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Human Rights in Burundi

Human Rights Concerns

Despite the end of the decade-long civil war in Burundi in 2003, where rape was widely reported as a weapon of war by government and rebel forces, sexual violence continues at an alarming rate.  Both in the home and the larger society, police and judicial authorities have done little to respond to victims or find and punish those responsible. Because rape is not taken seriously by the authorities and victims themselves are shunned by relatives and their communities, women rarely report the crime. Those victims who come forward usually seek medical treatment and counseling at international health centers, rather than going to police.

Human Rights in Burundi

Human Rights Concerns

Despite the end of the decade-long civil war in Burundi in 2003, where rape was widely reported as a weapon of war by government and rebel forces, sexual violence continues at an alarming rate.  Both in the home and the larger society, police and judicial authorities have done little to respond to victims or find and punish those responsible. Because rape is not taken seriously by the authorities and victims themselves are shunned by relatives and their communities, women rarely report the crime. Those victims who come forward usually seek medical treatment and counseling at international health centers, rather than going to police.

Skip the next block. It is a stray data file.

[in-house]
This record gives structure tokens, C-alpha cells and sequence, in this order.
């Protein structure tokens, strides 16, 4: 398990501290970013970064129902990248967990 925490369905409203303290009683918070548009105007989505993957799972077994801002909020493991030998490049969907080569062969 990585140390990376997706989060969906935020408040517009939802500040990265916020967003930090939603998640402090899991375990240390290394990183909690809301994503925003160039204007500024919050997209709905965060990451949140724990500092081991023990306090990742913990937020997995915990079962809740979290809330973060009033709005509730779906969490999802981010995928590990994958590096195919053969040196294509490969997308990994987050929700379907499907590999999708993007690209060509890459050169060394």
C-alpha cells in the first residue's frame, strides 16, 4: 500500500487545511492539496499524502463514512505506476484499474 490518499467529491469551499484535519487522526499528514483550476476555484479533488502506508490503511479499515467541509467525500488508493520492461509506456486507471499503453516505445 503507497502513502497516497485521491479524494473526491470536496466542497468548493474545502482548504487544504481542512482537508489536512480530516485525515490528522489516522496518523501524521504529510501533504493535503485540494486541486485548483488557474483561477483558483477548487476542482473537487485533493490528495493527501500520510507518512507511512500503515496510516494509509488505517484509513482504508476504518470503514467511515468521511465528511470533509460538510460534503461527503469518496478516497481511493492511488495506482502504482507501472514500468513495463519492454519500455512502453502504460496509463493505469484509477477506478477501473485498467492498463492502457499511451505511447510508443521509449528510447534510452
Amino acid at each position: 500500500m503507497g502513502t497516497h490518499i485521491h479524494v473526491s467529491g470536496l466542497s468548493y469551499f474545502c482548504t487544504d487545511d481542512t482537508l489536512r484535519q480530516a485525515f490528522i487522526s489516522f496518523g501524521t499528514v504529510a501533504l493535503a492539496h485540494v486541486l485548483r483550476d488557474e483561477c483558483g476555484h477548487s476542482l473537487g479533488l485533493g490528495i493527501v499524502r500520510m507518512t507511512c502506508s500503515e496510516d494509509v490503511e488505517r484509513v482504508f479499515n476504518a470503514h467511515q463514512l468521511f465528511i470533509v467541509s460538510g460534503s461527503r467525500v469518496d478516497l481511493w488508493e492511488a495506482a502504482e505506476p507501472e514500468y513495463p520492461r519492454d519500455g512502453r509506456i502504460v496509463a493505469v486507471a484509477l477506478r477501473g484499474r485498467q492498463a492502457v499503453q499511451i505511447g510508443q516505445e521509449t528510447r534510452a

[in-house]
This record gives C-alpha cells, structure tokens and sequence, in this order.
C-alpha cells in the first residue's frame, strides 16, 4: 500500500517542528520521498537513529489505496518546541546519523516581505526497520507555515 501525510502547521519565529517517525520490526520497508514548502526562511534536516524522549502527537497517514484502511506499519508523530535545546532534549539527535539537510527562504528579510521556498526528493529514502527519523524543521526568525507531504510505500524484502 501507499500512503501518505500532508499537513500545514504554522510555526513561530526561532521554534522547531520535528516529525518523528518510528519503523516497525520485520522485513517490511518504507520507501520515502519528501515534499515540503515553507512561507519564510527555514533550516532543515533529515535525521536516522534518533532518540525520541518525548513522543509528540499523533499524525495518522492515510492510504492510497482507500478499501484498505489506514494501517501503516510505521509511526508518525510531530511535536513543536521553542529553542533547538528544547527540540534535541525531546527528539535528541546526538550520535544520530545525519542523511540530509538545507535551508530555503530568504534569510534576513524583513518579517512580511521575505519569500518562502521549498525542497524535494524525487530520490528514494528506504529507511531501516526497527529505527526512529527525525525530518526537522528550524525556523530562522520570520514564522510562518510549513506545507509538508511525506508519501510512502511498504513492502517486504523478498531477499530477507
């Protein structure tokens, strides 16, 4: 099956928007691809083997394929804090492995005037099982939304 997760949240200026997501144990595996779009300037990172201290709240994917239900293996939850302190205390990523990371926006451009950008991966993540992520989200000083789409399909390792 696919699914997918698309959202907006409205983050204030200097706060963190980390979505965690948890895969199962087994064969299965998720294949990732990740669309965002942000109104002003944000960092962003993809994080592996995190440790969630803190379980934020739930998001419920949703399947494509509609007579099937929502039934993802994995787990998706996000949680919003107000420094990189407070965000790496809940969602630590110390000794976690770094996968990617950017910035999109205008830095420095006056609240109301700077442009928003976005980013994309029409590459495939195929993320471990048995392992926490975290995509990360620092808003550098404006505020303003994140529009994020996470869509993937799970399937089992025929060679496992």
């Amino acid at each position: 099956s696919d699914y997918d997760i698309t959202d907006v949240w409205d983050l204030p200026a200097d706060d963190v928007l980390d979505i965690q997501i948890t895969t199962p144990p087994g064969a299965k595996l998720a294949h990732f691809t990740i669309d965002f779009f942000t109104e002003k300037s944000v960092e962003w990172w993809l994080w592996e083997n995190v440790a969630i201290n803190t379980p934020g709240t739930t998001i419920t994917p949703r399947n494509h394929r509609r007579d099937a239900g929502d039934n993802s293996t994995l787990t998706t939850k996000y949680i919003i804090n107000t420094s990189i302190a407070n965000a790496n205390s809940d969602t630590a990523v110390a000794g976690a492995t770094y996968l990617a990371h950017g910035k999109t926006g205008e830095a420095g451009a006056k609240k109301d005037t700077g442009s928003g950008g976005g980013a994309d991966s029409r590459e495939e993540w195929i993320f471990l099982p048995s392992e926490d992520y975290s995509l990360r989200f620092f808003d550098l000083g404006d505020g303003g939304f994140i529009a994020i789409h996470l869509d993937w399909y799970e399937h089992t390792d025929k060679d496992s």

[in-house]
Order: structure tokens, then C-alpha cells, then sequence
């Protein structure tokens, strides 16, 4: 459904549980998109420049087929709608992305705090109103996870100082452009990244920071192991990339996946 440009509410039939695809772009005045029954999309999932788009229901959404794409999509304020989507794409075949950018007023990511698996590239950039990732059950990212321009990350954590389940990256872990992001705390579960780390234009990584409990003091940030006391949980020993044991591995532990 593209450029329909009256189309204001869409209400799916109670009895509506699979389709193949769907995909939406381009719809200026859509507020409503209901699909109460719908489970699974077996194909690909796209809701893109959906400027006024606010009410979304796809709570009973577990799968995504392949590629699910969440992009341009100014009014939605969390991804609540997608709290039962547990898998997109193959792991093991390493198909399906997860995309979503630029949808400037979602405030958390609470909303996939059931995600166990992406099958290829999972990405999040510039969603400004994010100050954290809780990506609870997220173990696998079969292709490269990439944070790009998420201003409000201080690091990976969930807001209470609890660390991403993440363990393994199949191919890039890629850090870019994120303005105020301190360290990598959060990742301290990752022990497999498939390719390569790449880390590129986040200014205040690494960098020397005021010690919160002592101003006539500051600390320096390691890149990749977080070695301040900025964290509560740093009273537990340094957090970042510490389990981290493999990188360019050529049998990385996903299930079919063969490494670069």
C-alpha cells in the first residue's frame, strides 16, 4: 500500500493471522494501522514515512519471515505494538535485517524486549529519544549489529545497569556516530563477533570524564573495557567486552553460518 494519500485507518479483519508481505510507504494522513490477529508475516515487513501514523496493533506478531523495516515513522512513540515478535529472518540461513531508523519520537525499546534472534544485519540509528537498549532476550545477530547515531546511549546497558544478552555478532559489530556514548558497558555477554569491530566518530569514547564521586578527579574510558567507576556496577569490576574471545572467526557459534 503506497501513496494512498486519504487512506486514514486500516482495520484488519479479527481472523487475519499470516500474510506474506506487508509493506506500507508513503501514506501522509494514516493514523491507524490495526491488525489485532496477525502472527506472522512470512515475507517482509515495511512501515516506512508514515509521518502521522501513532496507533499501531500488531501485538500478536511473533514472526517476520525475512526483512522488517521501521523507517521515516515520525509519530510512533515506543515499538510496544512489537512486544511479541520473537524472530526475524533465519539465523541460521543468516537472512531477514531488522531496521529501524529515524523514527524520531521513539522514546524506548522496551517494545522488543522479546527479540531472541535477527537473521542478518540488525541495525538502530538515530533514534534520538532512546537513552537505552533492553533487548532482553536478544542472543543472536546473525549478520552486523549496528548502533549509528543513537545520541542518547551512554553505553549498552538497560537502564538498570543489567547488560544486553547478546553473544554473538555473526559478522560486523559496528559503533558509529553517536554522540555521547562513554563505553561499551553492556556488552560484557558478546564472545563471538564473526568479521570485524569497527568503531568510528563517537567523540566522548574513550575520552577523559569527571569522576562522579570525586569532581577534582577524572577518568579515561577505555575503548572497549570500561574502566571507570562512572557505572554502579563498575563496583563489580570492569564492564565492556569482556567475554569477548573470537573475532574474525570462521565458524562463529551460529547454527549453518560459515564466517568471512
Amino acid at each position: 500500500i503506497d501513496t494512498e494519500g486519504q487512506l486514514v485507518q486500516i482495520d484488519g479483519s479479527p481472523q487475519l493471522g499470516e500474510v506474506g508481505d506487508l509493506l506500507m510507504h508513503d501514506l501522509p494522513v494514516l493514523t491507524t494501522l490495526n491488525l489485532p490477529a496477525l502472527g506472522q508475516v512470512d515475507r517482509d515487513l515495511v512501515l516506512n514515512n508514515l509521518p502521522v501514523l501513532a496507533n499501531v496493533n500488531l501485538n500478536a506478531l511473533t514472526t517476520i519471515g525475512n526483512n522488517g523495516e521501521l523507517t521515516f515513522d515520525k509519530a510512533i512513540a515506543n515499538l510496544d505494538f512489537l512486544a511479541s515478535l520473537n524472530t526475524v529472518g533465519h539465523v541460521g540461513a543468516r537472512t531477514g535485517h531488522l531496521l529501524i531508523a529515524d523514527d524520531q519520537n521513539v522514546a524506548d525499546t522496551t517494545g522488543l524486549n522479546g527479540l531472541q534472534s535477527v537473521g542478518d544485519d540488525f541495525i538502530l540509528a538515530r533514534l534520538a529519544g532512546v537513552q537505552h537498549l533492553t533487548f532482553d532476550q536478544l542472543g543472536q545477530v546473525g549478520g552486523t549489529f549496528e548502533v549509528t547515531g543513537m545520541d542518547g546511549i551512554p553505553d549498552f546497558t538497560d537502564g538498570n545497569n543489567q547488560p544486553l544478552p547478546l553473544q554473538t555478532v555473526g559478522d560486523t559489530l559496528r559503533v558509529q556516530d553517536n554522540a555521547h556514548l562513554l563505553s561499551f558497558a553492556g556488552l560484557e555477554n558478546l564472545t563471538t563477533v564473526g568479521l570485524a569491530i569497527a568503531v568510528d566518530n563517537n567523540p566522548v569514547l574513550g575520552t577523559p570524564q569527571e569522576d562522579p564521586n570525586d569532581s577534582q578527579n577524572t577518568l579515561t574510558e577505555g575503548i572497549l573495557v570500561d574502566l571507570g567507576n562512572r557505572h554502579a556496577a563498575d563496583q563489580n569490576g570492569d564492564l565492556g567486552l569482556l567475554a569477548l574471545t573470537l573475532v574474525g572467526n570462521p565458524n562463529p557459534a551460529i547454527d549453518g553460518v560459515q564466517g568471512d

In the absence of government figures, statistics obtained by Burundian and international NGOs show both reported and unreported rape occurring at high levels. The numbers, though, represent only the tip of the iceberg, said the report No Protection from Rape.

Systemic failures in the justice system have created a climate where rape victims are less willing or able to pursue criminal proceedings. The system particularly fails women in rural areas, who are often unaware of how to instigate legal proceedings and are frequently cut off from psychosocial and medical assistance provided by some non-governmental organizations operating in Burundi. Women are often stigmatized by their communities if they make public the attack they endured--often leading them to keep their suffering a secret and cope with the consequences of the violations alone.

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A draft law that includes new press-related crimes and exorbitant fines for journalists who violate them looks set to be signed off by Burundi's President.